Decarboxylation techniques allow for the activation of THC prior to ingestion, and thus help in making a THC-infused concentrate that can easily replace key ingredients found in the kitchen, such as butter or oil.
Here is a cannabutter recipe that can make whipping up THC rich foods a piece of cake. Perfect for those looking how to bake with weed. This is good for ½ cup of cannabutter:
- ½ cup (1 stick) of salted butter
- ¼ ounce of cannabis buds, finely grounded and decarbed.
- Using low heat, melt the butter on the stove or in a crockpot. After adding the decarbed weed, simmer the saucepan contents on low heat for 45 minutes, while frequently stirring.
- Strain the butter into a dish. Make sure to get every bit out and then discard the remaining plant matter.
- Use cannabutter immediately or freeze it for later usage.
Recipes on How to Cook with Marijuana: Pot Pancakes
Here’s a simple recipe for a stack of THC-infused pancakes that will take about 20 minutes (if the cannabutter is already prepared).
- 1½ cups of flour
- 1¼ cups of milk
- 3½ teaspoons of baking powder
- 1 egg
- 1 tablespoon of vanilla extract
- 1 teaspoon salt
- 1 tablespoon white sugar
- 3 tablespoons of melted cannabutter
- Mix together flour, baking powder, salt and sugar in a bowl. In the center, hollow a pit and pour the milk, vanilla, egg and melted cannabutter. Then mix until an even consistency is reached.
- Heat a frying pan to a medium-high temperature. Spread butter or oil on the pan. Place batter into pan, using about ¼ of a cup for each individual pancake. Serve when both sides are browned to satisfaction.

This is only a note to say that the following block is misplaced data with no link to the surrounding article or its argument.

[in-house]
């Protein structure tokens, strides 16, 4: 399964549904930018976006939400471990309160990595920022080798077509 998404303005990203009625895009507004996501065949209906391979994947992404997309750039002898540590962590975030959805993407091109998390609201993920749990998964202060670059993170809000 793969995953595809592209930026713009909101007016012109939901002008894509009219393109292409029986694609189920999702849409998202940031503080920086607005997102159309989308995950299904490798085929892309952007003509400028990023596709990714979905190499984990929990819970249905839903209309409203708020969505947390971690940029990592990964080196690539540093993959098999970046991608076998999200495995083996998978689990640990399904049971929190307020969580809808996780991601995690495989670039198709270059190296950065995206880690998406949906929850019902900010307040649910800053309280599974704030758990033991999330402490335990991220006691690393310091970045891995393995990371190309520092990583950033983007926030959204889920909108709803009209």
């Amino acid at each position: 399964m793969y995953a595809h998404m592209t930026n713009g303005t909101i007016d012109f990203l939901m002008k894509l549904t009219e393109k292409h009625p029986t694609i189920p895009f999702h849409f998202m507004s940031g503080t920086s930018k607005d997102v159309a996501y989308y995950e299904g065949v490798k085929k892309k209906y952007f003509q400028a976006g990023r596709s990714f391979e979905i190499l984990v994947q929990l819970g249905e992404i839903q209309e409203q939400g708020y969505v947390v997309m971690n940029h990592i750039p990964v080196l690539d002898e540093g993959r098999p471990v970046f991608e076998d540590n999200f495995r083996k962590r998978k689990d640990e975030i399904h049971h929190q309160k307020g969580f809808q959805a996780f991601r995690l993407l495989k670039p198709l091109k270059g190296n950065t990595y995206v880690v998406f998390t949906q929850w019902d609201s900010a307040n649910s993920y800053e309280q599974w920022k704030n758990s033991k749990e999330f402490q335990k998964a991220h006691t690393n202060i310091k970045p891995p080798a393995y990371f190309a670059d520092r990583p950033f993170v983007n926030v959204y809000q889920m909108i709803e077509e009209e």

Tips on How to Cook with Weed
- The potency of edible marijuana relies heavily on whether the weed is decarbed or not. Non-decarbed weed is less potent.
- Oil solubility is important when considering how to infuse THC. Using an oil-based solvent helps speed up the extraction process and allows for activation.
- Mix your bud with either butter or oil (some use coconut oil) and then remove the bud once they’ve cooked together–just sift it out.
- The efficiency of absorption of THC and other cannabinoids increases when merged with butter, oils, and other lipids.
- One pound of butter can absorb one ounce of weed, but takes about an hour to simmer.
- Sprinkle cannabutter over warm pasta or popcorn for immediate gratification.
- Cannabutter can be used whether you’re looking to cook or how to bake with weed.
- Use the same dishes and oven settings when making edibles for more reliable product each time. That way, you’ll hit the groove much quicker and more consistently.
by Diego Felix
Disclaimer: All information on this site is for reference purposes only. Leafbuyer is not responsible for the outcome of any recipe you try from the Website, or any website linked to from this site. You may not achieve desired results due to variations in elements such as ingredients, cooking temperatures, typos, errors, omissions, ingredient quality/potency, or individual cooking ability. Recipes available on the Website may not have been formally tested by us or for us and we do not provide any assurances nor accept any responsibility or liability with regard to their originality, quality, nutritional value, or safety. The cannabis amounts specified in this recipe are a loose suggestion. You should adjust the amount based on desired potency and the strength of your cannabis.